Sept. 13, 2004
Groups Charge Nuclear Agency with Illegally Eliminating Public Participation
1st U.S. Circuit Court of Appeals Hears Arguments Today in Boston
WASHINGTON, D.C. – New rules issued by the U.S. Nuclear Regulatory Commission (NRC) violate the public interest and should be overturned, Public Citizen and the Nuclear Information and Resource Service (NIRS) will tell a court today. Judges in the 1st U.S. Circuit Court of Appeals in Boston are scheduled to hear oral arguments today in a case brought by the two Washington-based public interest groups, which charge that the new rules are illegal because they do not require an on-the-record, public hearing during reactor licensing proceedings, as called for by federal law.
Early this year, the NRC modified agency regulations, under 10 C.F.R. Part 2, with the stated goal of injecting added certainty and efficiency into the licensing process. But Public Citizen and NIRS say the new “Part 2” regulations, as they are commonly called, violate the Atomic Energy Act by eliminating the right to an on-the-record hearing in most agency adjudicatory proceedings. Further, the groups charge that the NRC acted arbitrarily and capriciously in crafting the rules because: (1) it did so without adequate basis or explanation; (2) the NRC chose to preserve the right to an on-the-record hearing in certain cases for reasons that apply equally to reactor licensing proceedings where hearings were dropped; and (3) the agency eliminated the right to discovery and cross-examination on the unsupported assumption that such procedures are unimportant.
“This is another example of the NRC acting to minimize public participation in and scrutiny of agency actions,” said Wenonah Hauter, director of Public Citizen’s Critical Mass Energy and Environment Program. “The ultimate effect is a reduction in NRC accountability and public safety.”
Even though the new Part 2 rules did not become effective until Feb. 13, 2004, their effects already are being felt because they have been applied to several cases filed before that date. The new exclusionary rules are being applied in three separate challenges to applications for early site permits for potential nuclear reactors, filed by the energy companies Dominion, Exelon and Entergy in Virginia, Illinois and Mississippi, respectively. Although the applications were submitted in the fall of 2003, the cases are to be heard under the new Part 2 rules, based on direction from the NRC commissioners. And in a challenge to a proposed uranium enrichment facility in New Mexico, the application for which was filed in early February 2004, the NRC again mandated that the case proceed under the new Part 2 rules to the extent possible (on-the-record hearings for uranium enrichment facility licensing are required by law).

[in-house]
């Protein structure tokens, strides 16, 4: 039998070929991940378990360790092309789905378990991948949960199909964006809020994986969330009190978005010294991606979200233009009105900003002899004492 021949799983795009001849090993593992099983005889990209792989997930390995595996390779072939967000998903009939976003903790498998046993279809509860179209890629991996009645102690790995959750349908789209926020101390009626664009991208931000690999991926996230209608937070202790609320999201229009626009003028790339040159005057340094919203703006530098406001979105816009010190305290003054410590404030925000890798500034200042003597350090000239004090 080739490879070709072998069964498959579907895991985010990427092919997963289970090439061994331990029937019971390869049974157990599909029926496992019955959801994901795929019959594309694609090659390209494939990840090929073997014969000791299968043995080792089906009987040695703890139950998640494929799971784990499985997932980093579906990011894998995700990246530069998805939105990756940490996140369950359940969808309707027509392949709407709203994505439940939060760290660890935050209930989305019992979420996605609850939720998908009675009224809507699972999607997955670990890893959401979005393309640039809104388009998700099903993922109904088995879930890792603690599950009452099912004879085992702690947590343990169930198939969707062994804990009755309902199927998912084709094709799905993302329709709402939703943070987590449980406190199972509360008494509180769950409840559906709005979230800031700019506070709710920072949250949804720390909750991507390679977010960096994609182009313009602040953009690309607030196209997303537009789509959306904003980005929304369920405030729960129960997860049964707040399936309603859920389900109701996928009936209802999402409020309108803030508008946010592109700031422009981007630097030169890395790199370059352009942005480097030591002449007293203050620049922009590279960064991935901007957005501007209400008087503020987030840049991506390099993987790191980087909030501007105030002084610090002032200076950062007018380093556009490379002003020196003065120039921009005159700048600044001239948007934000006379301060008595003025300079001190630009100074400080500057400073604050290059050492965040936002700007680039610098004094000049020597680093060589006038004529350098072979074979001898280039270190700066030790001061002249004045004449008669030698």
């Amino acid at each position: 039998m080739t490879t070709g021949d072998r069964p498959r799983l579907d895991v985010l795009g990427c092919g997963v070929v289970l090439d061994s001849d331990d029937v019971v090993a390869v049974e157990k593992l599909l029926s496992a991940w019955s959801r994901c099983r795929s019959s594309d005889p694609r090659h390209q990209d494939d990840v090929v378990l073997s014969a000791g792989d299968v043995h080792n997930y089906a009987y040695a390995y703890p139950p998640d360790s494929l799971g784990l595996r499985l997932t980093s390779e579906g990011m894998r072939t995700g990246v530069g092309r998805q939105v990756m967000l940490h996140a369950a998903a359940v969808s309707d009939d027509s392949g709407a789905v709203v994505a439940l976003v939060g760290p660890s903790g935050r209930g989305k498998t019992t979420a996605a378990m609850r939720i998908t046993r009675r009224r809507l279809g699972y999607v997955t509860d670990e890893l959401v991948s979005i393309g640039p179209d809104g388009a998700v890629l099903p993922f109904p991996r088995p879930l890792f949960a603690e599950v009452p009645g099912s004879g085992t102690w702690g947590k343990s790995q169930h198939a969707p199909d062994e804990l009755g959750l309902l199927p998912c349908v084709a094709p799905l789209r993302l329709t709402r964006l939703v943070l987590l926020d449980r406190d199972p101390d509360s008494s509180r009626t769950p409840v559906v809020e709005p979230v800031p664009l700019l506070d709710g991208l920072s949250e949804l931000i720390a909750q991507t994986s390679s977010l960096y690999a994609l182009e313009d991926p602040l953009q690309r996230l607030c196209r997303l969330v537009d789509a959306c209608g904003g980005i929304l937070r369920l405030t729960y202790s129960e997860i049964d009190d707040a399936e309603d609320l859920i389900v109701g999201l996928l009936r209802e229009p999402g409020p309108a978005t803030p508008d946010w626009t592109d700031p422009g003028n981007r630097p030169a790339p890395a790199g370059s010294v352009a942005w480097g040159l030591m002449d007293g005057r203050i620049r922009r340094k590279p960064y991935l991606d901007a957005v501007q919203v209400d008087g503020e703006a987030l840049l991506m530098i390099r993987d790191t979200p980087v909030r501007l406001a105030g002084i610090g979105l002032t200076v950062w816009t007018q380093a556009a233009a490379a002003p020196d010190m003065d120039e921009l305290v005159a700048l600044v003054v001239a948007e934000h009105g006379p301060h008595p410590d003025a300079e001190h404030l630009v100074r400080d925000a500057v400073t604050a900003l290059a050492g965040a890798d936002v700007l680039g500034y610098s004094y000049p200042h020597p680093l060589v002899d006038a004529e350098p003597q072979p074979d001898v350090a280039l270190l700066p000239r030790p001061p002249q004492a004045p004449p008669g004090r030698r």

“The new rules are not just illegal, they’re unreasonably burdensome,” said Michael Mariotte, executive director of NIRS. “NRC’s stated goal of making the licensing process more ‘efficient’ is a thinly veiled disguise for making it impossible for the public to effectively raise legitimate safety concerns.”
The new rules also require intervenors to submit legal arguments simultaneously with their petitions if they want to challenge the licensing proceedings, giving them a mere 60 days from the NRC’s initial notice of hearing to pore through thousands of pages of a license application, identify issues of contention, hire legal counsel, contract expert witnesses and craft arguments. Under the old rules, petitioners were allowed up to two months to draft and submit their arguments after the initial filing to intervene.
Nonprofit public interest groups are not the only victims of the new rules. The state of New Mexico, potentially home to a uranium enrichment plant, has been barred from raising important radioactive waste management issues in legal proceedings concerning the proposed plant, after submitting what the NRC considered to be an incomplete petition under the new, compressed timeline.
During a public comment period on a draft version of the rules in 2001, 1,422 people expressed opposition to the new rules while only nine generally supported NRC’s efforts. Still, the draft rules were adopted with little substantive change.
Other interveners in this case include Citizens Awareness Network and the National Whistleblowers Center. Attorneys general from Massachusetts, New York, California, New Hampshire, Wisconsin and Connecticut filed amicus briefs in support of the lawsuits.